Protecting Sensitive Personal Data with Encryption
It is a common situation to want to store data about a person in a database. For example their name, address, phone number etc. In many countries it is illegal to store this data without some form of protection but even without such a law it is common courtesy to look after this data to the best of your ability. You don’t know how well your hosting company looks after this data so why take the risk. This data should be encrypted.
This tutorial will show you a simple example of a user registration system. It hasn’t been designed as a class you can plug in to your application. Instead it is a tutorial to show you how to use the mcrypt functions within your application.
This is not a complete solution to your security worries! You will almost certainly need to consider other factors to build a secure application but this is a good start. So if your hosting company (or government department!) puts your database on a couple of cds and puts them in the post (mail) you can sleep better at night knowing your data is safe.
The demo system asks users for 2 pieces of data:
and a real name
This data is then stored in a mySQL database. The username is stored as it is entered and the real name is stored encrypted.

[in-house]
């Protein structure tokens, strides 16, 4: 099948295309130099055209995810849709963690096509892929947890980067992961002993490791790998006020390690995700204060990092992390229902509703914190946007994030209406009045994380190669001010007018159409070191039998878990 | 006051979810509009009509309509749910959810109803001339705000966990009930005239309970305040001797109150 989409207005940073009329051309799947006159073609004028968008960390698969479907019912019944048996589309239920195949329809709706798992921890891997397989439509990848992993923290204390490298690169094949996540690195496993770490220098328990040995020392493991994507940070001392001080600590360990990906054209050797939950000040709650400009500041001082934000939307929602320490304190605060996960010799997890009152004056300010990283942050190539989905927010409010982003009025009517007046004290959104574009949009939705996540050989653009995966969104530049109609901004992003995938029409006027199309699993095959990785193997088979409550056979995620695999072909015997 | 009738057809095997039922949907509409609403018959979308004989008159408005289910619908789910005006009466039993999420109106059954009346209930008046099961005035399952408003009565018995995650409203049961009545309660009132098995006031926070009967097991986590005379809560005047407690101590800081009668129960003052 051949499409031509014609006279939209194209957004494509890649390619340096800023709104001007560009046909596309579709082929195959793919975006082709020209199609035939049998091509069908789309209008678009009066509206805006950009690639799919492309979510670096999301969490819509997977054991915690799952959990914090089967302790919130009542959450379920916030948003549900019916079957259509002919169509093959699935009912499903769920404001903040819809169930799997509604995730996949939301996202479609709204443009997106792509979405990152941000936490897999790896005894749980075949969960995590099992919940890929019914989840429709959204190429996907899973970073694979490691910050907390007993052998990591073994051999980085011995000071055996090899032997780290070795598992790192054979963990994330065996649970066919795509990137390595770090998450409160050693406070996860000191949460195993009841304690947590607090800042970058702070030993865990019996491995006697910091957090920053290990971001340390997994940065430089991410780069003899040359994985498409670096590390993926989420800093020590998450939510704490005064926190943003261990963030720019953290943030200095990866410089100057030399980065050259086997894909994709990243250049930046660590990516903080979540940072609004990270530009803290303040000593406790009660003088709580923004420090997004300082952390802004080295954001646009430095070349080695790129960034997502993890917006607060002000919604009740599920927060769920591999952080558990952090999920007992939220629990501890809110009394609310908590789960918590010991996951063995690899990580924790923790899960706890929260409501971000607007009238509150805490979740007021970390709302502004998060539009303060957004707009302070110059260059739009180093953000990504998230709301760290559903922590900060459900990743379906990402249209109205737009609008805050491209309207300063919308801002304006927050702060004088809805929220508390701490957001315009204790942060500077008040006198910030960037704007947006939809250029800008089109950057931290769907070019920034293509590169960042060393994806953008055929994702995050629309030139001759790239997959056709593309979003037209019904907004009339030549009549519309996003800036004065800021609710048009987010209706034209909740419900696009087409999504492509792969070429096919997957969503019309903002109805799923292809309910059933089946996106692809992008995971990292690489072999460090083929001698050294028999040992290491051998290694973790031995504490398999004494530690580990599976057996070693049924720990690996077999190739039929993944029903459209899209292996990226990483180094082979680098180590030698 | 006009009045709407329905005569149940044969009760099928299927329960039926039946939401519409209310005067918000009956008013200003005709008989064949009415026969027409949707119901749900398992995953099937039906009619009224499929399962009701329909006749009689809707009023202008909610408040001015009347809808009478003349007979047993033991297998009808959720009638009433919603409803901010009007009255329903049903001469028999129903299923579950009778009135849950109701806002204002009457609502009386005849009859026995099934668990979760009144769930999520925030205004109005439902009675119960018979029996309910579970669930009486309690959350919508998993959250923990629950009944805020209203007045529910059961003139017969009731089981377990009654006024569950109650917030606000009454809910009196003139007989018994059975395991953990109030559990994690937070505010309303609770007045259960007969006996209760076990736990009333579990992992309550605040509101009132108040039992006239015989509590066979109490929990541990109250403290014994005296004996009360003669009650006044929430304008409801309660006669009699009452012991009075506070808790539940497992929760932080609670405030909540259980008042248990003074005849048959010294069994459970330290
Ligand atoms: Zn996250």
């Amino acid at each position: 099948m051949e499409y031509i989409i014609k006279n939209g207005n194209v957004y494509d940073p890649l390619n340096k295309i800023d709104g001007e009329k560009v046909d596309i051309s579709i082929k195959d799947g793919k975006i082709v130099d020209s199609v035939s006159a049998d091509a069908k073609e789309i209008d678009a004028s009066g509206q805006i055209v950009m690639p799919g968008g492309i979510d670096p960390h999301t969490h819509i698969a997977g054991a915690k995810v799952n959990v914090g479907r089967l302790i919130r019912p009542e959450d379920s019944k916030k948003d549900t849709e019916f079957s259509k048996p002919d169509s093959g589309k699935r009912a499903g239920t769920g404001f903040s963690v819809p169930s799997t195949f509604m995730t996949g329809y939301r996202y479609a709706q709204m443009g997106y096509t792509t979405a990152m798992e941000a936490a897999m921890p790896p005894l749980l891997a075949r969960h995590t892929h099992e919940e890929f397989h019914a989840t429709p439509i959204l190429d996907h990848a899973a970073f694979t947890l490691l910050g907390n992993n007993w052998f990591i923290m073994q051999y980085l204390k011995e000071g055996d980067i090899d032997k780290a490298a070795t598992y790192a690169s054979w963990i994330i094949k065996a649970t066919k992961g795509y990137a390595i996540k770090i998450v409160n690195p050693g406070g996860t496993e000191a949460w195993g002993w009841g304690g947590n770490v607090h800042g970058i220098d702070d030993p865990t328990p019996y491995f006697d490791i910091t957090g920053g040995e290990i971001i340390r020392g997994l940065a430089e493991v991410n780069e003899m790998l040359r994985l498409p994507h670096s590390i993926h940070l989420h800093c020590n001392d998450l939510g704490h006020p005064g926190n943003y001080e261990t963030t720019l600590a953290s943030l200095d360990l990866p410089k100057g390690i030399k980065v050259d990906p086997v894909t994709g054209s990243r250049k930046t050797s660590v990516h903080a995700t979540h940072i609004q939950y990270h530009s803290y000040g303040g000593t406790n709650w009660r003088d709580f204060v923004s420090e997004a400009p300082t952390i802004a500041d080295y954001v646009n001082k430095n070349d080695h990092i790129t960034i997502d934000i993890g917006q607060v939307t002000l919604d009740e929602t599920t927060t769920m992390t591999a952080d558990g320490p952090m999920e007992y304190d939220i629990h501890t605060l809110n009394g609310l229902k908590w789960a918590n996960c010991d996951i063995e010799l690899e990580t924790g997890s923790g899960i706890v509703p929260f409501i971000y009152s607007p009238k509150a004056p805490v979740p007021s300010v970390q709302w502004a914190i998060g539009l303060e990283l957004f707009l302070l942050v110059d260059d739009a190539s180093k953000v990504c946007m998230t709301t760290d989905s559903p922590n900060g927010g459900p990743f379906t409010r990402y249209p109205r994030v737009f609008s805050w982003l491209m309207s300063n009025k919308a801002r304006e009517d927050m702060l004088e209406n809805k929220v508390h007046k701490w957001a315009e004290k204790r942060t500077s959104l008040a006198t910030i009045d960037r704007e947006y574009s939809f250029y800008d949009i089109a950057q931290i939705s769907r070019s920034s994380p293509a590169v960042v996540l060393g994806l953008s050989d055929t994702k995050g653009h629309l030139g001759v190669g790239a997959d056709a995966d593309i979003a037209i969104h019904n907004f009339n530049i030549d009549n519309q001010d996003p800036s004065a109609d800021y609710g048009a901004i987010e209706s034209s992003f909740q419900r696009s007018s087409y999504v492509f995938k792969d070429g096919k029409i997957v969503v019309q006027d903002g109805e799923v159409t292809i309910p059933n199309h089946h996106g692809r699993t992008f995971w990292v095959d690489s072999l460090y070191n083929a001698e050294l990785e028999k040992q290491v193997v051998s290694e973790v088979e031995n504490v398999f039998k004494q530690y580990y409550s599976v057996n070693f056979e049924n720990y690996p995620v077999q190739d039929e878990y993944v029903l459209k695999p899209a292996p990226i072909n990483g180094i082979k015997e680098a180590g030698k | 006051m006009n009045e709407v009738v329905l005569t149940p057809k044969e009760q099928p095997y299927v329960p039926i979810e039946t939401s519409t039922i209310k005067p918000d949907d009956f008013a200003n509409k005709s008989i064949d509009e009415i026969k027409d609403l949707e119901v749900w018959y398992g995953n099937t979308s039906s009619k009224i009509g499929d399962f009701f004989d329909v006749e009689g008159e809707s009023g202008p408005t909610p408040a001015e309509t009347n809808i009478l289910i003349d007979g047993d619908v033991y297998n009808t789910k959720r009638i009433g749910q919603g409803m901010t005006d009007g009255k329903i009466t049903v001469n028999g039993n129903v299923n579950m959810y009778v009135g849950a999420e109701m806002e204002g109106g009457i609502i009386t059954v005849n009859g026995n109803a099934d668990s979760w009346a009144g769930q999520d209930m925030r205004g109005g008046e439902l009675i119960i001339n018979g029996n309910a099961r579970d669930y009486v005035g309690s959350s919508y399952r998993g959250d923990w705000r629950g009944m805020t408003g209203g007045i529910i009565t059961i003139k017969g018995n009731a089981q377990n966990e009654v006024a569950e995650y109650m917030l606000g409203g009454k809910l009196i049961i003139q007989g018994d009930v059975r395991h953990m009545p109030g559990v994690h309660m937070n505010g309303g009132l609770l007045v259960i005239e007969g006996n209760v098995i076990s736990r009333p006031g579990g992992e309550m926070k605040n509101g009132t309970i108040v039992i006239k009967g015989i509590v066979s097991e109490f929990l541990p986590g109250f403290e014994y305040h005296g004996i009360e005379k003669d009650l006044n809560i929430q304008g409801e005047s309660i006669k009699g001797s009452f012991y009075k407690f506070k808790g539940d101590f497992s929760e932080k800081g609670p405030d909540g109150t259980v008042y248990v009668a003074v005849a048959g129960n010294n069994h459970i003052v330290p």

The encryption key is stored in a file. Without it, it is not possible to determine the users real name.
The encryption is based on the mcrypt library which supports a wide variety of algorithms and modes of operation. I have chosen to use BLOWFISH in CBC mode.
The first thing to check before using this code is that your hosting has mcrypt available. The easiest way is to look in your phpinfo output and search for mcrypt. The other way is to try the demo and if it reports errors then you probably don’t have it!
It is best to create a config file that contains access details for your database and your secret encryption key. Make the key equal to 56 characters of random data. Don’t just change the odd character from what is below. Generate your own unique key. You can find many guides to creating random strings. There is a good one here
Also change the table name (demousers) to match your database table.
Save the following as config.php and upload it to your webserver. Locate it so that it is not accessible to web users if possible.
define ("DB_USER", "databaseuser");
define ("DB_PASSWORD", "password");
define ("THE_KEY", "thwkdyetrabdlp963gdmnsb49dhsrqi785hfipl;aw3467fbdjs713ga");
Here is a typical database table that works with the tutorial.
CREATE TABLE `demousers` (
`id` int(11) NOT NULL auto_increment,
`username` varchar(25) NOT NULL default '',
`realname` varchar(32) NOT NULL default '',
PRIMARY KEY (`id`)
) TYPE=InnoDB AUTO_INCREMENT=2 ;
Follow the link to view the code. Any questions post a comment.
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You can see the the demo in action here. Sorry demo not available at the moment.